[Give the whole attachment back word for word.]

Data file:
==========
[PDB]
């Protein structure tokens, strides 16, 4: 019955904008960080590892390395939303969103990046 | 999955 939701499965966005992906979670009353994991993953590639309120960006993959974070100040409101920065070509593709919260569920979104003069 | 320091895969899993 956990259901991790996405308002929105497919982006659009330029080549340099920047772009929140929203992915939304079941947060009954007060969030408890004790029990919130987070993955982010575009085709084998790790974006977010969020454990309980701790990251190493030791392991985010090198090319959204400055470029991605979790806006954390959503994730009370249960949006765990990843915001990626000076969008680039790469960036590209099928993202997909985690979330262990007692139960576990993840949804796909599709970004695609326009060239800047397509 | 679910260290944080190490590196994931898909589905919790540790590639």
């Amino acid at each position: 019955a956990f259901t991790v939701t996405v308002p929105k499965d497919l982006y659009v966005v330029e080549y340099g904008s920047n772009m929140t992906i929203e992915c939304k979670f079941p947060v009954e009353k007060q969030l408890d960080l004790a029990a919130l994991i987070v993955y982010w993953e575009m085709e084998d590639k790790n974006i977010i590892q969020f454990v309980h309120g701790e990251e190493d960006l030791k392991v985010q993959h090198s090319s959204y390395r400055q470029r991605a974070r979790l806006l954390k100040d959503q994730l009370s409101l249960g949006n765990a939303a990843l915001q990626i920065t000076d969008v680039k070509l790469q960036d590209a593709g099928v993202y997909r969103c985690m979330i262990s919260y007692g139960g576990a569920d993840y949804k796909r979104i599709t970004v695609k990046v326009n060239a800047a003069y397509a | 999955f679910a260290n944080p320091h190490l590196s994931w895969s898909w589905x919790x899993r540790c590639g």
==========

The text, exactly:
[PDB]
């Protein structure tokens, strides 16, 4: 019955904008960080590892390395939303969103990046 | 999955 939701499965966005992906979670009353994991993953590639309120960006993959974070100040409101920065070509593709919260569920979104003069 | 320091895969899993 956990259901991790996405308002929105497919982006659009330029080549340099920047772009929140929203992915939304079941947060009954007060969030408890004790029990919130987070993955982010575009085709084998790790974006977010969020454990309980701790990251190493030791392991985010090198090319959204400055470029991605979790806006954390959503994730009370249960949006765990990843915001990626000076969008680039790469960036590209099928993202997909985690979330262990007692139960576990993840949804796909599709970004695609326009060239800047397509 | 679910260290944080190490590196994931898909589905919790540790590639």
């Amino acid at each position: 019955a956990f259901t991790v939701t996405v308002p929105k499965d497919l982006y659009v966005v330029e080549y340099g904008s920047n772009m929140t992906i929203e992915c939304k979670f079941p947060v009954e009353k007060q969030l408890d960080l004790a029990a919130l994991i987070v993955y982010w993953e575009m085709e084998d590639k790790n974006i977010i590892q969020f454990v309980h309120g701790e990251e190493d960006l030791k392991v985010q993959h090198s090319s959204y390395r400055q470029r991605a974070r979790l806006l954390k100040d959503q994730l009370s409101l249960g949006n765990a939303a990843l915001q990626i920065t000076d969008v680039k070509l790469q960036d590209a593709g099928v993202y997909r969103c985690m979330i262990s919260y007692g139960g576990a569920d993840y949804k796909r979104i599709t970004v695609k990046v326009n060239a800047a003069y397509a | 999955f679910a260290n944080p320091h190490l590196s994931w895969s898909w589905x919790x899993r540790c590639g």